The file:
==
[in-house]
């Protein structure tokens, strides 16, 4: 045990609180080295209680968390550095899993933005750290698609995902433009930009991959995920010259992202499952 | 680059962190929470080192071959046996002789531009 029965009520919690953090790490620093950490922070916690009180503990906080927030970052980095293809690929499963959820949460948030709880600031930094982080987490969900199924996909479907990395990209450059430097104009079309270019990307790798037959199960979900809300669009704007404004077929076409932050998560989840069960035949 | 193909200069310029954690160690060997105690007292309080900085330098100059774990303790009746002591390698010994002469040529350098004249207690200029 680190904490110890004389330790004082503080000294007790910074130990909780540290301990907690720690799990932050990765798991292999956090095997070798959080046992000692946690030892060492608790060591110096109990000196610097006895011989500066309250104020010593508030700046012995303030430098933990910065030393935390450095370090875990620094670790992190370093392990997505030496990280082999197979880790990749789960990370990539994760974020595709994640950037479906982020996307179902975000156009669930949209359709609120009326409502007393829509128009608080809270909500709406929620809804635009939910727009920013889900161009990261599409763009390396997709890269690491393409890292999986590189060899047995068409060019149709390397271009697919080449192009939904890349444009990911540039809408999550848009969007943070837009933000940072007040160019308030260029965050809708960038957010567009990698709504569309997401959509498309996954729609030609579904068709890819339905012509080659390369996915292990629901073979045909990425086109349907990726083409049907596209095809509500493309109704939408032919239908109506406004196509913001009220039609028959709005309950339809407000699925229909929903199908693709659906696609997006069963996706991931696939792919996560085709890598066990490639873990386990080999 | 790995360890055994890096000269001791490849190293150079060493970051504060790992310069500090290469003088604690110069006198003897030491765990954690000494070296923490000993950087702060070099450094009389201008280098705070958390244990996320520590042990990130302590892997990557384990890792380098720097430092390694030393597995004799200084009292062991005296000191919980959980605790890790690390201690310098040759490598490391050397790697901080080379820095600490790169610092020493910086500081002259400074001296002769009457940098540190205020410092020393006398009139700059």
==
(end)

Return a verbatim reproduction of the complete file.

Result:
[in-house]
């Protein structure tokens, strides 16, 4: 045990609180080295209680968390550095899993933005750290698609995902433009930009991959995920010259992202499952 | 680059962190929470080192071959046996002789531009 029965009520919690953090790490620093950490922070916690009180503990906080927030970052980095293809690929499963959820949460948030709880600031930094982080987490969900199924996909479907990395990209450059430097104009079309270019990307790798037959199960979900809300669009704007404004077929076409932050998560989840069960035949 | 193909200069310029954690160690060997105690007292309080900085330098100059774990303790009746002591390698010994002469040529350098004249207690200029 680190904490110890004389330790004082503080000294007790910074130990909780540290301990907690720690799990932050990765798991292999956090095997070798959080046992000692946690030892060492608790060591110096109990000196610097006895011989500066309250104020010593508030700046012995303030430098933990910065030393935390450095370090875990620094670790992190370093392990997505030496990280082999197979880790990749789960990370990539994760974020595709994640950037479906982020996307179902975000156009669930949209359709609120009326409502007393829509128009608080809270909500709406929620809804635009939910727009920013889900161009990261599409763009390396997709890269690491393409890292999986590189060899047995068409060019149709390397271009697919080449192009939904890349444009990911540039809408999550848009969007943070837009933000940072007040160019308030260029965050809708960038957010567009990698709504569309997401959509498309996954729609030609579904068709890819339905012509080659390369996915292990629901073979045909990425086109349907990726083409049907596209095809509500493309109704939408032919239908109506406004196509913001009220039609028959709005309950339809407000699925229909929903199908693709659906696609997006069963996706991931696939792919996560085709890598066990490639873990386990080999 | 790995360890055994890096000269001791490849190293150079060493970051504060790992310069500090290469003088604690110069006198003897030491765990954690000494070296923490000993950087702060070099450094009389201008280098705070958390244990996320520590042990990130302590892997990557384990890792380098720097430092390694030393597995004799200084009292062991005296000191919980959980605790890790690390201690310098040759490598490391050397790697901080080379820095600490790169610092020493910086500081002259400074001296002769009457940098540190205020410092020393006398009139700059």